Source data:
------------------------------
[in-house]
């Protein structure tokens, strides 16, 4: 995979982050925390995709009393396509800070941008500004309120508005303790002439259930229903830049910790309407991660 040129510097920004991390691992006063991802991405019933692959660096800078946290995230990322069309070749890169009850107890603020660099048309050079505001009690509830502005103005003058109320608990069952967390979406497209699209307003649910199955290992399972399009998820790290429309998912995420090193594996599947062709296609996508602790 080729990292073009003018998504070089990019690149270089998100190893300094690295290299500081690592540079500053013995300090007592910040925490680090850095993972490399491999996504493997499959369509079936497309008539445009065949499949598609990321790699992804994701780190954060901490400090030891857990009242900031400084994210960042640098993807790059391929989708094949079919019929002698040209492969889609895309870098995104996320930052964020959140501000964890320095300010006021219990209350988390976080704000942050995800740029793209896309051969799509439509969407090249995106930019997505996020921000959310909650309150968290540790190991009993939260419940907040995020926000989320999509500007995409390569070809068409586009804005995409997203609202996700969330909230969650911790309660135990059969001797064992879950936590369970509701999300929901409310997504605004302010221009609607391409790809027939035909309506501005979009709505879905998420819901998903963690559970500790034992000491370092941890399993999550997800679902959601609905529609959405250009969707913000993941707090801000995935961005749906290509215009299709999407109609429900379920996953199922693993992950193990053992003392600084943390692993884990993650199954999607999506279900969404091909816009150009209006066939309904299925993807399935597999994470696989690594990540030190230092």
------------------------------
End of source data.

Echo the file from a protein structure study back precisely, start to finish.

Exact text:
[in-house]
């Protein structure tokens, strides 16, 4: 995979982050925390995709009393396509800070941008500004309120508005303790002439259930229903830049910790309407991660 040129510097920004991390691992006063991802991405019933692959660096800078946290995230990322069309070749890169009850107890603020660099048309050079505001009690509830502005103005003058109320608990069952967390979406497209699209307003649910199955290992399972399009998820790290429309998912995420090193594996599947062709296609996508602790 080729990292073009003018998504070089990019690149270089998100190893300094690295290299500081690592540079500053013995300090007592910040925490680090850095993972490399491999996504493997499959369509079936497309008539445009065949499949598609990321790699992804994701780190954060901490400090030891857990009242900031400084994210960042640098993807790059391929989708094949079919019929002698040209492969889609895309870098995104996320930052964020959140501000964890320095300010006021219990209350988390976080704000942050995800740029793209896309051969799509439509969407090249995106930019997505996020921000959310909650309150968290540790190991009993939260419940907040995020926000989320999509500007995409390569070809068409586009804005995409997203609202996700969330909230969650911790309660135990059969001797064992879950936590369970509701999300929901409310997504605004302010221009609607391409790809027939035909309506501005979009709505879905998420819901998903963690559970500790034992000491370092941890399993999550997800679902959601609905529609959405250009969707913000993941707090801000995935961005749906290509215009299709999407109609429900379920996953199922693993992950193990053992003392600084943390692993884990993650199954999607999506279900969404091909816009150009209006066939309904299925993807399935597999994470696989690594990540030190230092």